Book Review: The Fifteenth Minute

Updated: Jan 21


So we’ve finally reached the end of this series by Sarina Bowen. The first two books I liked a lot. The third I was iffy on. The fourth I disliked and really prayed that the series would redeem itself….

Lianne Chalice just wants to be left alone. Sure, she’s a celebrity, starring in the hit new YA series adaptation, but that doesn’t make her any less human. She spends most of her days, when not in class, online playing games and talking coding.

DJ Trevi is the hot brooding DJ for the college hockey team who doesn’t seem to care two figs for her fame. He’s got problems of his own. but he can’t tell her why.

Will their respective issues tank this relationship before it can even get off the ground?

If the author had any sense or smidge of sympathy/empathy it sure would.

So let’s start with the good.

I liked Lianne. I liked her backstory. I liked her character arc with her attempting to transition from YA princess to respected adult actress. There are a lot of shades of Emma Watson and Natalie Portman in this book. If the author had kept this as the focus… the fact that women are often objectified and are forced to do nude scenes even when not required. This would have been interesting.

As it stands, this arc was relegated to something I really have issues with. Something that is incredibly tone deaf. Something that REALLY doesn’t hold up well in the #MeToo era.

Namely that the hero of the book… DJ… is an accused rapist.

When that was revealed about four chapters in, I almost didn’t finish the book. I have a lot of issues with Rape as Drama. A LOT of them. Especially since we’re supposed to feel sorry for this guy. But it gets worse and for this, I need a spoiler warning.

DJ maintains his innocence through out the book. He maintains that the sex was consensual. He maintains that he didn’t pressure the girl for sex.

And ultimately… like in the last 75% of the book it is revealed that he was telling the truth.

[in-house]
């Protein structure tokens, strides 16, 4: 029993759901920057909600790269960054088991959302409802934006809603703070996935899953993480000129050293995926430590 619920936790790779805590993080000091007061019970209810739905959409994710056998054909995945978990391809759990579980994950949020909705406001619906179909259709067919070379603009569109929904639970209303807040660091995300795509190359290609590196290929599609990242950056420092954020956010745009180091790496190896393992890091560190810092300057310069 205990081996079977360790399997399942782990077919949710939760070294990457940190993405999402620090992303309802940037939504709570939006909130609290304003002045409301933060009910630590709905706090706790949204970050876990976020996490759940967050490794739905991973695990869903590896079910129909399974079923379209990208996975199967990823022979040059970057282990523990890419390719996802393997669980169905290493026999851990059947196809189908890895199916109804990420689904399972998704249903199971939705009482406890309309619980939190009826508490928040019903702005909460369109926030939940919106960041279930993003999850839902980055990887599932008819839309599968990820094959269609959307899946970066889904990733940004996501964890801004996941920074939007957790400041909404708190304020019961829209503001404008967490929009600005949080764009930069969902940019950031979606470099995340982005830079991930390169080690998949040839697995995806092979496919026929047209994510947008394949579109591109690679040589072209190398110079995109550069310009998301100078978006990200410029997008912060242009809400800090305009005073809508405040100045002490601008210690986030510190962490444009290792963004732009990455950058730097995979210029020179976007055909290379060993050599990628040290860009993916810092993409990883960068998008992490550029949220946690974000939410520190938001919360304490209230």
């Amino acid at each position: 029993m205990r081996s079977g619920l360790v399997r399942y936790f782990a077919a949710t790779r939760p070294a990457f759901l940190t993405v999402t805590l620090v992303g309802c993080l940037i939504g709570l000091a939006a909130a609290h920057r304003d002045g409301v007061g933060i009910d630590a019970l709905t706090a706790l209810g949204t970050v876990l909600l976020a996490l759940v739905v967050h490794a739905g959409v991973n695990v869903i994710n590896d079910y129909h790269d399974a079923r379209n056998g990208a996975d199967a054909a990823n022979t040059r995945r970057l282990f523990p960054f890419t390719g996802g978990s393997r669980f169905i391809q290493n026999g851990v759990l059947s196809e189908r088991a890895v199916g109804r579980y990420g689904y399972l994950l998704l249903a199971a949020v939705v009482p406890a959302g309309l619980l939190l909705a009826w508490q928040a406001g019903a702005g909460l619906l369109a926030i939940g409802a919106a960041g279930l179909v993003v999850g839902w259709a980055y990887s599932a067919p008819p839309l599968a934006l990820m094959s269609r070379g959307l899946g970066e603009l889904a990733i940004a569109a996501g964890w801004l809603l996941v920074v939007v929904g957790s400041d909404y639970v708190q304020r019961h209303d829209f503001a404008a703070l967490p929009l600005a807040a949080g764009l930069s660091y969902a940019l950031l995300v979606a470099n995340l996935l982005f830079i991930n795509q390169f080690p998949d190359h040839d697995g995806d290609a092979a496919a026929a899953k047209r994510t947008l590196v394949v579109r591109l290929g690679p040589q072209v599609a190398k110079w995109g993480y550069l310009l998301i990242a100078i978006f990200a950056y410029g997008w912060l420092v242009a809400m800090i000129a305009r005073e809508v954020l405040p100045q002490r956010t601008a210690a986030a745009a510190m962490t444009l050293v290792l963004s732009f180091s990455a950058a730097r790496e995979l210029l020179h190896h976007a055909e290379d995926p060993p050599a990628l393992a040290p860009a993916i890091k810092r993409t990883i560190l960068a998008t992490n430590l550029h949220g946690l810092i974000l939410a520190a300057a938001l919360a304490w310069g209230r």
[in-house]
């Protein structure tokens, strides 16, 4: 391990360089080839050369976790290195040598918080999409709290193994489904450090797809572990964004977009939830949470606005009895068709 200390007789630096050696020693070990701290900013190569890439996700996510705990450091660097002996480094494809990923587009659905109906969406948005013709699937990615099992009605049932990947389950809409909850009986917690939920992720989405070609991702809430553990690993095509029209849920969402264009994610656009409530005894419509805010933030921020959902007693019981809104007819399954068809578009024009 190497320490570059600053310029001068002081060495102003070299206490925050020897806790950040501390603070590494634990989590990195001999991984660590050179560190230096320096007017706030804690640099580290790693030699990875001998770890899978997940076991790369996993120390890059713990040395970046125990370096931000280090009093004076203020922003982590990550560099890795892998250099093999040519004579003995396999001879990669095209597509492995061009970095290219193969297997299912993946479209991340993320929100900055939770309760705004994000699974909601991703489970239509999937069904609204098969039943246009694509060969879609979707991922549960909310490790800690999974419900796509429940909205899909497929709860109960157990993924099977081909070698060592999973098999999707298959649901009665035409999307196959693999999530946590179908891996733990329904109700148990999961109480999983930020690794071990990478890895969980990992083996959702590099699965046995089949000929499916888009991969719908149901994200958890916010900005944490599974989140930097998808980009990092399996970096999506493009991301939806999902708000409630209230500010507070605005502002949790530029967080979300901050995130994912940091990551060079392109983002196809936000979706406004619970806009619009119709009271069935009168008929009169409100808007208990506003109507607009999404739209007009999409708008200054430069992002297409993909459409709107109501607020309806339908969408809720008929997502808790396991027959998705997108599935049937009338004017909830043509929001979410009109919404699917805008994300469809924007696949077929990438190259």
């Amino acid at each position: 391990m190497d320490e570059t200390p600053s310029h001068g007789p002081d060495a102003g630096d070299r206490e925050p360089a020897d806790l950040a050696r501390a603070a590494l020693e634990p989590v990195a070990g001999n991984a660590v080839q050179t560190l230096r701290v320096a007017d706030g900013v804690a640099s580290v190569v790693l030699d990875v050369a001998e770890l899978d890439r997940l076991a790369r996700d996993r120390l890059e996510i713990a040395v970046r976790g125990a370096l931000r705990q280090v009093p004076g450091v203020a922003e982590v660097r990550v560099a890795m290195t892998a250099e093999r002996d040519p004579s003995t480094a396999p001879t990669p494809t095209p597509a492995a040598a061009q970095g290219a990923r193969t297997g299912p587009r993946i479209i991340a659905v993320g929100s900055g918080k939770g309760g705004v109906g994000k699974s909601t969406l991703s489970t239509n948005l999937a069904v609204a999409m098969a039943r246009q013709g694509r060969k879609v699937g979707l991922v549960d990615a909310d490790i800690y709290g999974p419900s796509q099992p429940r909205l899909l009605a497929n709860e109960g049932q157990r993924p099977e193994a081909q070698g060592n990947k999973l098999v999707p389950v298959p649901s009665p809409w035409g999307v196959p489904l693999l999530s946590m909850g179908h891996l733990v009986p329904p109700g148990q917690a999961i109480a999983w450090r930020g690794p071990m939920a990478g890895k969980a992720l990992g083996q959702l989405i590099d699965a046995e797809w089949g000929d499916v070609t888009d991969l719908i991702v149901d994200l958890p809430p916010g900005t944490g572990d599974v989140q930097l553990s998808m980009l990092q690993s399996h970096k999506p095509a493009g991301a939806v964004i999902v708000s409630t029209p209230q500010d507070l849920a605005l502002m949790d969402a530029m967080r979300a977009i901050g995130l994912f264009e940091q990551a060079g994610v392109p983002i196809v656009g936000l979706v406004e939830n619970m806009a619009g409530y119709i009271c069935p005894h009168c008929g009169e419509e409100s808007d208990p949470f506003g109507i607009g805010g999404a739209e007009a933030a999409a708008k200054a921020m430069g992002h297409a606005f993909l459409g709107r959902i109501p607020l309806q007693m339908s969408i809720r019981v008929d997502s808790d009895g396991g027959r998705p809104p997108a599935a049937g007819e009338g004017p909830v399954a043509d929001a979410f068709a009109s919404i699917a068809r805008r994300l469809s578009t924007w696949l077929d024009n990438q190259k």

Which brings us to the real problem… The whole story is based on the premise of a false allegation of rape.

Something that as far as sexual assaults go… is incredibly rare. Like there are acres of more rapes and assaults that go unreported versus the number of ones that are false. This book sends the wrong message.

And worse… it was done super poorly.

The reason the accuser cried rape? She was Christian and didn’t want to have her family call her a slut. Essentially Christianity was presented as Evil. As wrong. That Christians are rigid and judgemental. And while some are, it is not a global thing. And this is coming from me… a Non-Christian. From someone who as twice lost a job when I came out as Non-Christian. From someone who is repeatedly told “You’re going to Hell” for my beliefs.

The fact that I, as a persecuted Non-Christian, felt super uncomfortable with this rationale says something. This also seems to be a go-to trope for the author. It was the main negative trope in the third book in this series. So there’s that too.

Ultimately I hated this book. I hated everything about it. If the whole “False Rape Allegation” Plot had been thrown out, this story might have been salvageable. But as it stands, this story helps perpetuate the myth that MEN not WOMEN should be believed. That MEN are the persecuted gender. That MEN have the most to lose from a rape/sexual assault accusation.

And all of that is just not true.

I’m literally watching this in my other life in the Anime Community.

And the whole world saw it with Brent Kavanaugh, U.S. Gymnastics & Larry Nassar, and now U.S. Figure Skating. Those who come forward have more to lose. That they aren’t believed, their rape kits aren’t tested, etc.

So because this book helps promote Rape Culture and upholds several very harmful stereotypes.

One Star.

If you want to get it, it’s here.

But for the series as a whole… Only read the first two books and then stop. You’ll thank me for it.

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